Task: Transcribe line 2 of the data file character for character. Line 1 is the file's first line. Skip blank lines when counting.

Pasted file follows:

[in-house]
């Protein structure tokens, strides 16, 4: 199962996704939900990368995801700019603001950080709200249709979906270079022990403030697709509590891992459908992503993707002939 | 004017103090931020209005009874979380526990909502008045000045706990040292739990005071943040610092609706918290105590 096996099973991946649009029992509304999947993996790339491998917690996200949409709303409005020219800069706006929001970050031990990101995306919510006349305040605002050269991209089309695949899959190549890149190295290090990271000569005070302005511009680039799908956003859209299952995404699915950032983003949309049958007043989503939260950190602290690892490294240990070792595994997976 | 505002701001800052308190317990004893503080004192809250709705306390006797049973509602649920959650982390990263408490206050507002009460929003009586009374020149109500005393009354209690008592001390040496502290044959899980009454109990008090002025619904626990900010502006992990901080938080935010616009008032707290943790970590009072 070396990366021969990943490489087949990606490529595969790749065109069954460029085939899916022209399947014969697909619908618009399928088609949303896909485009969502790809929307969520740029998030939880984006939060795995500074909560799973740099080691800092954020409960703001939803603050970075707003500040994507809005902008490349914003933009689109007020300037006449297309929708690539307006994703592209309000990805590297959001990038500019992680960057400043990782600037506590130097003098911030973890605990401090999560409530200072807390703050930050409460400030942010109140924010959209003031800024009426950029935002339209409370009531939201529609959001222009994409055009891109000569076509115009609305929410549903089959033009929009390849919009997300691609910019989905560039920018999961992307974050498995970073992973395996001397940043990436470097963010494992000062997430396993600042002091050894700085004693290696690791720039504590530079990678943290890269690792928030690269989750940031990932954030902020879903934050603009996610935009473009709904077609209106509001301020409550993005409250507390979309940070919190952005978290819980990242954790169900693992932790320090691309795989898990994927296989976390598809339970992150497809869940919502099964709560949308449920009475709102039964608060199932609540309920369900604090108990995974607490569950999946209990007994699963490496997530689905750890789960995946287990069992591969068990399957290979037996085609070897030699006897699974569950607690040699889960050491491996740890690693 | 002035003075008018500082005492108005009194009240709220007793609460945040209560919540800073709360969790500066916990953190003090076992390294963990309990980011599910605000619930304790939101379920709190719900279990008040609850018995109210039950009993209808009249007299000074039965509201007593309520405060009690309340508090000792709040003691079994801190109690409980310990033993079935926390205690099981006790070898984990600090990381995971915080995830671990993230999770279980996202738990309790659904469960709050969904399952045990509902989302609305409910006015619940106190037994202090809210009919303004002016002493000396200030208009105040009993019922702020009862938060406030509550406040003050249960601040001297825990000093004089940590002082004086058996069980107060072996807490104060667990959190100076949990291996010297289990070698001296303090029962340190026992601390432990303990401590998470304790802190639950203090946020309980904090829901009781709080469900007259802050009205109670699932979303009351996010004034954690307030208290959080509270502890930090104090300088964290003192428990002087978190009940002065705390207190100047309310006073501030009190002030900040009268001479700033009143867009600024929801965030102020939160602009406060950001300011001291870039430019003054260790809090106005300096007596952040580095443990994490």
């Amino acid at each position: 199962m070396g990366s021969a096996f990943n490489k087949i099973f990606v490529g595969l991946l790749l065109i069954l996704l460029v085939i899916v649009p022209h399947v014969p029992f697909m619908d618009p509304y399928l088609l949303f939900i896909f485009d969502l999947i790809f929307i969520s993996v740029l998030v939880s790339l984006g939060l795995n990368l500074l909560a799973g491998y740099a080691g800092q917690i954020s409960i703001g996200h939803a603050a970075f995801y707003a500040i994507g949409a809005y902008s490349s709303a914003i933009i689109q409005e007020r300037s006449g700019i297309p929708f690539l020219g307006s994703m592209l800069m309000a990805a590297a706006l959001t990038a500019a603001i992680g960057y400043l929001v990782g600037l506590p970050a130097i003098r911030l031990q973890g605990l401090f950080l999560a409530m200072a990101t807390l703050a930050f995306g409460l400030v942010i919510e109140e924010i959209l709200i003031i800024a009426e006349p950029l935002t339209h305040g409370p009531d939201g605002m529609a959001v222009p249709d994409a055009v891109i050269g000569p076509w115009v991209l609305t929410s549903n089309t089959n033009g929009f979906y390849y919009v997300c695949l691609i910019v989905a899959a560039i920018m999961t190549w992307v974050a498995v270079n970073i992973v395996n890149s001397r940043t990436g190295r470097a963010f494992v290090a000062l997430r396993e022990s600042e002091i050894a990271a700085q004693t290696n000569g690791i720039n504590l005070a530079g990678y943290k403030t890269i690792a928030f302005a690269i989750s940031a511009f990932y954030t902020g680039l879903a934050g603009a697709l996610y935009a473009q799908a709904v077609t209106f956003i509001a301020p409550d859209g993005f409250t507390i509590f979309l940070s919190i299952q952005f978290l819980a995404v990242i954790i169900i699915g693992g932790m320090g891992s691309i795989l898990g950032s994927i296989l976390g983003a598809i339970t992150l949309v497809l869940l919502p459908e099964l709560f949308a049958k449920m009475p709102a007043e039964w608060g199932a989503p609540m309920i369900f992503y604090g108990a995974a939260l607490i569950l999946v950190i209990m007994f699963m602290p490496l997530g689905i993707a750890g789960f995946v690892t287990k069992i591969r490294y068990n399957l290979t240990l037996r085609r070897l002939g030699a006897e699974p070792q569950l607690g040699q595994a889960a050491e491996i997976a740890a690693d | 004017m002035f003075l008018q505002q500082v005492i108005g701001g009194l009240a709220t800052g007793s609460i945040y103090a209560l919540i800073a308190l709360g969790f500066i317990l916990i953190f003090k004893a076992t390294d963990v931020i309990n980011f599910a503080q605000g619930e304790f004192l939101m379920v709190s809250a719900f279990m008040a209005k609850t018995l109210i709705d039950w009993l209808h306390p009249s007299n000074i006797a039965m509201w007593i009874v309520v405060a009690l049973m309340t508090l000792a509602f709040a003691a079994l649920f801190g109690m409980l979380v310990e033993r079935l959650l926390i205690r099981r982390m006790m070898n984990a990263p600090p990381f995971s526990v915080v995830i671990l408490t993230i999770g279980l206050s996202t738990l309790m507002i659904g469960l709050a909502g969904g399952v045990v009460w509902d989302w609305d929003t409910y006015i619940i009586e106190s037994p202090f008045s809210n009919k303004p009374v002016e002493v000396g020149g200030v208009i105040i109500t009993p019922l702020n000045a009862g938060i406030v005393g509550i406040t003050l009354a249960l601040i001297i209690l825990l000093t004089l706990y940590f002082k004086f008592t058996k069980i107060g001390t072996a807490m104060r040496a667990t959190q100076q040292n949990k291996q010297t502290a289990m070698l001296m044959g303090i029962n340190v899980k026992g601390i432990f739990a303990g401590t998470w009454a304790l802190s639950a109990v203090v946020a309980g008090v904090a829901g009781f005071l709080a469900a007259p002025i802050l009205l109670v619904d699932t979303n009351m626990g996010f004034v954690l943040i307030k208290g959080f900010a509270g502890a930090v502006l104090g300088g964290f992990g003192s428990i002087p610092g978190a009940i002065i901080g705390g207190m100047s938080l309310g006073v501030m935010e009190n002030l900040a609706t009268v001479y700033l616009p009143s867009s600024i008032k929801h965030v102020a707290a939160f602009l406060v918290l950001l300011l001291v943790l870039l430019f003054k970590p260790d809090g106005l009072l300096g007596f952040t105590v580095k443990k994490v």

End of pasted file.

């Protein structure tokens, strides 16, 4: 199962996704939900990368995801700019603001950080709200249709979906270079022990403030697709509590891992459908992503993707002939 | 004017103090931020209005009874979380526990909502008045000045706990040292739990005071943040610092609706918290105590 096996099973991946649009029992509304999947993996790339491998917690996200949409709303409005020219800069706006929001970050031990990101995306919510006349305040605002050269991209089309695949899959190549890149190295290090990271000569005070302005511009680039799908956003859209299952995404699915950032983003949309049958007043989503939260950190602290690892490294240990070792595994997976 | 505002701001800052308190317990004893503080004192809250709705306390006797049973509602649920959650982390990263408490206050507002009460929003009586009374020149109500005393009354209690008592001390040496502290044959899980009454109990008090002025619904626990900010502006992990901080938080935010616009008032707290943790970590009072 070396990366021969990943490489087949990606490529595969790749065109069954460029085939899916022209399947014969697909619908618009399928088609949303896909485009969502790809929307969520740029998030939880984006939060795995500074909560799973740099080691800092954020409960703001939803603050970075707003500040994507809005902008490349914003933009689109007020300037006449297309929708690539307006994703592209309000990805590297959001990038500019992680960057400043990782600037506590130097003098911030973890605990401090999560409530200072807390703050930050409460400030942010109140924010959209003031800024009426950029935002339209409370009531939201529609959001222009994409055009891109000569076509115009609305929410549903089959033009929009390849919009997300691609910019989905560039920018999961992307974050498995970073992973395996001397940043990436470097963010494992000062997430396993600042002091050894700085004693290696690791720039504590530079990678943290890269690792928030690269989750940031990932954030902020879903934050603009996610935009473009709904077609209106509001301020409550993005409250507390979309940070919190952005978290819980990242954790169900693992932790320090691309795989898990994927296989976390598809339970992150497809869940919502099964709560949308449920009475709102039964608060199932609540309920369900604090108990995974607490569950999946209990007994699963490496997530689905750890789960995946287990069992591969068990399957290979037996085609070897030699006897699974569950607690040699889960050491491996740890690693 | 002035003075008018500082005492108005009194009240709220007793609460945040209560919540800073709360969790500066916990953190003090076992390294963990309990980011599910605000619930304790939101379920709190719900279990008040609850018995109210039950009993209808009249007299000074039965509201007593309520405060009690309340508090000792709040003691079994801190109690409980310990033993079935926390205690099981006790070898984990600090990381995971915080995830671990993230999770279980996202738990309790659904469960709050969904399952045990509902989302609305409910006015619940106190037994202090809210009919303004002016002493000396200030208009105040009993019922702020009862938060406030509550406040003050249960601040001297825990000093004089940590002082004086058996069980107060072996807490104060667990959190100076949990291996010297289990070698001296303090029962340190026992601390432990303990401590998470304790802190639950203090946020309980904090829901009781709080469900007259802050009205109670699932979303009351996010004034954690307030208290959080509270502890930090104090300088964290003192428990002087978190009940002065705390207190100047309310006073501030009190002030900040009268001479700033009143867009600024929801965030102020939160602009406060950001300011001291870039430019003054260790809090106005300096007596952040580095443990994490």